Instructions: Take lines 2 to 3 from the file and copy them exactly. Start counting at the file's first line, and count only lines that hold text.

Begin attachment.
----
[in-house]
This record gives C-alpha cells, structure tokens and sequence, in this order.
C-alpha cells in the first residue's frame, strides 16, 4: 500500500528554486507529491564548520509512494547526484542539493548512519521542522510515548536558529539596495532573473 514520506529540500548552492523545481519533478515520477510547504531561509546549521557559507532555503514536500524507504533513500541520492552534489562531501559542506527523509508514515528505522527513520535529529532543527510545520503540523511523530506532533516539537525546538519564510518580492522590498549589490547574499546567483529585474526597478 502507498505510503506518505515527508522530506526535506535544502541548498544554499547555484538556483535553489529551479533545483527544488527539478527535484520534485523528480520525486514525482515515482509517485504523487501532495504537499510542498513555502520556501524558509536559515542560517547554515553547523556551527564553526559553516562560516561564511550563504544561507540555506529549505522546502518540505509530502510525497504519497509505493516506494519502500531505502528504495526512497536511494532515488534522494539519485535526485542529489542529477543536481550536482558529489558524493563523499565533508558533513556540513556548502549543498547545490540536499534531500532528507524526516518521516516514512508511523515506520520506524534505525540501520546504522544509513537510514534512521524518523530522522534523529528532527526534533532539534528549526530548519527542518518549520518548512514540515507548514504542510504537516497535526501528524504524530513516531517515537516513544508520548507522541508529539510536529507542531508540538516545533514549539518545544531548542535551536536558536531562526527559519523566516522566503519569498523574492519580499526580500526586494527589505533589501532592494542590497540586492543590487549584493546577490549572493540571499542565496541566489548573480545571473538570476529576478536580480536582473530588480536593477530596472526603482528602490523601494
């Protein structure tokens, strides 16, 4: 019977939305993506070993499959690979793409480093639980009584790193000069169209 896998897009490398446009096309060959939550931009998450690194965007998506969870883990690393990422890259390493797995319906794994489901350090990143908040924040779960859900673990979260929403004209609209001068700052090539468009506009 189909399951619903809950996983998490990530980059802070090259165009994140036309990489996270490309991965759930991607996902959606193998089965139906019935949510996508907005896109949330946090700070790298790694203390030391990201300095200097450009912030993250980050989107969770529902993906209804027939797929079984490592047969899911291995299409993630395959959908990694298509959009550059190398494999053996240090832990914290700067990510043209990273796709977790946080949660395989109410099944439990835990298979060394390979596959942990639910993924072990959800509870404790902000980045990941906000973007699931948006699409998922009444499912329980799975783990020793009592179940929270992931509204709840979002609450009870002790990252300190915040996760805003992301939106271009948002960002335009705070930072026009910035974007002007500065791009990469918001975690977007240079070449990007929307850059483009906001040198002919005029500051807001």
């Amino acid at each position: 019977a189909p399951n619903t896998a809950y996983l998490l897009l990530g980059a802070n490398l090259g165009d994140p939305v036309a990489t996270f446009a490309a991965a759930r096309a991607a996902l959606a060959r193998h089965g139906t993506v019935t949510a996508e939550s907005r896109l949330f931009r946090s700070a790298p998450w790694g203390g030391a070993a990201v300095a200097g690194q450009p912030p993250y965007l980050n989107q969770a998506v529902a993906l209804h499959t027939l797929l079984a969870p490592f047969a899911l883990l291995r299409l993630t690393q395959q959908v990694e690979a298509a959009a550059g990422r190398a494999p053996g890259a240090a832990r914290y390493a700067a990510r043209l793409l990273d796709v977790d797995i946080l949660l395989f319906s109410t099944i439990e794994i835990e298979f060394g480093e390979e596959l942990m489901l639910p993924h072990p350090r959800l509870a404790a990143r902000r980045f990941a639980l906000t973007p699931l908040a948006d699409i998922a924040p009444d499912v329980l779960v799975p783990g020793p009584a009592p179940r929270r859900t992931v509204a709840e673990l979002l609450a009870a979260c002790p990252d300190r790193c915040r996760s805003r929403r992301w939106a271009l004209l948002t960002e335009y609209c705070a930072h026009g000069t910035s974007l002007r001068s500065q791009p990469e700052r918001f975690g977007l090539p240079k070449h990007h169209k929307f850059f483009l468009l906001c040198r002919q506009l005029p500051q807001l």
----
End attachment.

This record gives C-alpha cells, structure tokens and sequence, in this order.
C-alpha cells in the first residue's frame, strides 16, 4: 500500500528554486507529491564548520509512494547526484542539493548512519521542522510515548536558529539596495532573473 514520506529540500548552492523545481519533478515520477510547504531561509546549521557559507532555503514536500524507504533513500541520492552534489562531501559542506527523509508514515528505522527513520535529529532543527510545520503540523511523530506532533516539537525546538519564510518580492522590498549589490547574499546567483529585474526597478 502507498505510503506518505515527508522530506526535506535544502541548498544554499547555484538556483535553489529551479533545483527544488527539478527535484520534485523528480520525486514525482515515482509517485504523487501532495504537499510542498513555502520556501524558509536559515542560517547554515553547523556551527564553526559553516562560516561564511550563504544561507540555506529549505522546502518540505509530502510525497504519497509505493516506494519502500531505502528504495526512497536511494532515488534522494539519485535526485542529489542529477543536481550536482558529489558524493563523499565533508558533513556540513556548502549543498547545490540536499534531500532528507524526516518521516516514512508511523515506520520506524534505525540501520546504522544509513537510514534512521524518523530522522534523529528532527526534533532539534528549526530548519527542518518549520518548512514540515507548514504542510504537516497535526501528524504524530513516531517515537516513544508520548507522541508529539510536529507542531508540538516545533514549539518545544531548542535551536536558536531562526527559519523566516522566503519569498523574492519580499526580500526586494527589505533589501532592494542590497540586492543590487549584493546577490549572493540571499542565496541566489548573480545571473538570476529576478536580480536582473530588480536593477530596472526603482528602490523601494